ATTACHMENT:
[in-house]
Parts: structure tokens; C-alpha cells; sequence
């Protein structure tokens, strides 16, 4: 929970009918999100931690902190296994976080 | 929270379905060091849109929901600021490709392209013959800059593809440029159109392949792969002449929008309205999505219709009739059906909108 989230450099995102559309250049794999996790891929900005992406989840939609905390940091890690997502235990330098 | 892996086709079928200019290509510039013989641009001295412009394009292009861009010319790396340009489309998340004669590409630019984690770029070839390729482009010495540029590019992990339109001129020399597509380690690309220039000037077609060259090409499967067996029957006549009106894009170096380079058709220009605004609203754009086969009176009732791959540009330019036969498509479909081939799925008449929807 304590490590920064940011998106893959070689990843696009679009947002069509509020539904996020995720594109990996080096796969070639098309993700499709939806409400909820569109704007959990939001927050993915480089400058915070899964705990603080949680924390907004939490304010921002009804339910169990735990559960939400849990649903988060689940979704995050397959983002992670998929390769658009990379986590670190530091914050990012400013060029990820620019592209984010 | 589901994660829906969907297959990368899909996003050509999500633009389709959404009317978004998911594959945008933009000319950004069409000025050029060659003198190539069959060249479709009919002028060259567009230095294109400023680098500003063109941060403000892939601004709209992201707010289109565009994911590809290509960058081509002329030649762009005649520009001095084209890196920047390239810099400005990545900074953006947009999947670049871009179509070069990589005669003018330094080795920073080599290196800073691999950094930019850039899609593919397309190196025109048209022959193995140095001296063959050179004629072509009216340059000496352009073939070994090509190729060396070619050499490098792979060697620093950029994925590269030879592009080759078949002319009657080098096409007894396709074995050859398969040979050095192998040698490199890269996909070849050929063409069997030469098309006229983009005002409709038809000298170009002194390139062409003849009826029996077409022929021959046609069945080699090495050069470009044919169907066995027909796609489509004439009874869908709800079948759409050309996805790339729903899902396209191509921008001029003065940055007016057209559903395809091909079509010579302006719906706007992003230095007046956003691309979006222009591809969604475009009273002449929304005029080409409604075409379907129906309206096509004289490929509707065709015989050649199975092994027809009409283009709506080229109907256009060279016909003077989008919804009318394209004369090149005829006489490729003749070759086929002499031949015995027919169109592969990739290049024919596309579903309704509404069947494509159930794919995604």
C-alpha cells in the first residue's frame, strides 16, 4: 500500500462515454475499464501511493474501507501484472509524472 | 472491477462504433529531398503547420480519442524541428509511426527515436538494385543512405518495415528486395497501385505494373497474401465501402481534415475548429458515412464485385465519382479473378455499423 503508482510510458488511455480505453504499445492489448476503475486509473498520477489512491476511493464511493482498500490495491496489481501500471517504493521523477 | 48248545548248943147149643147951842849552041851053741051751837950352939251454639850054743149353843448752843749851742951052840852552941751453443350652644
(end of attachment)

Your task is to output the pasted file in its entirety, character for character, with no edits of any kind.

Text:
[in-house]
Parts: structure tokens; C-alpha cells; sequence
């Protein structure tokens, strides 16, 4: 929970009918999100931690902190296994976080 | 929270379905060091849109929901600021490709392209013959800059593809440029159109392949792969002449929008309205999505219709009739059906909108 989230450099995102559309250049794999996790891929900005992406989840939609905390940091890690997502235990330098 | 892996086709079928200019290509510039013989641009001295412009394009292009861009010319790396340009489309998340004669590409630019984690770029070839390729482009010495540029590019992990339109001129020399597509380690690309220039000037077609060259090409499967067996029957006549009106894009170096380079058709220009605004609203754009086969009176009732791959540009330019036969498509479909081939799925008449929807 304590490590920064940011998106893959070689990843696009679009947002069509509020539904996020995720594109990996080096796969070639098309993700499709939806409400909820569109704007959990939001927050993915480089400058915070899964705990603080949680924390907004939490304010921002009804339910169990735990559960939400849990649903988060689940979704995050397959983002992670998929390769658009990379986590670190530091914050990012400013060029990820620019592209984010 | 589901994660829906969907297959990368899909996003050509999500633009389709959404009317978004998911594959945008933009000319950004069409000025050029060659003198190539069959060249479709009919002028060259567009230095294109400023680098500003063109941060403000892939601004709209992201707010289109565009994911590809290509960058081509002329030649762009005649520009001095084209890196920047390239810099400005990545900074953006947009999947670049871009179509070069990589005669003018330094080795920073080599290196800073691999950094930019850039899609593919397309190196025109048209022959193995140095001296063959050179004629072509009216340059000496352009073939070994090509190729060396070619050499490098792979060697620093950029994925590269030879592009080759078949002319009657080098096409007894396709074995050859398969040979050095192998040698490199890269996909070849050929063409069997030469098309006229983009005002409709038809000298170009002194390139062409003849009826029996077409022929021959046609069945080699090495050069470009044919169907066995027909796609489509004439009874869908709800079948759409050309996805790339729903899902396209191509921008001029003065940055007016057209559903395809091909079509010579302006719906706007992003230095007046956003691309979006222009591809969604475009009273002449929304005029080409409604075409379907129906309206096509004289490929509707065709015989050649199975092994027809009409283009709506080229109907256009060279016909003077989008919804009318394209004369090149005829006489490729003749070759086929002499031949015995027919169109592969990739290049024919596309579903309704509404069947494509159930794919995604």
C-alpha cells in the first residue's frame, strides 16, 4: 500500500462515454475499464501511493474501507501484472509524472 | 472491477462504433529531398503547420480519442524541428509511426527515436538494385543512405518495415528486395497501385505494373497474401465501402481534415475548429458515412464485385465519382479473378455499423 503508482510510458488511455480505453504499445492489448476503475486509473498520477489512491476511493464511493482498500490495491496489481501500471517504493521523477 | 48248545548248943147149643147951842849552041851053741051751837950352939251454639850054743149353843448752843749851742951052840852552941751453443350652644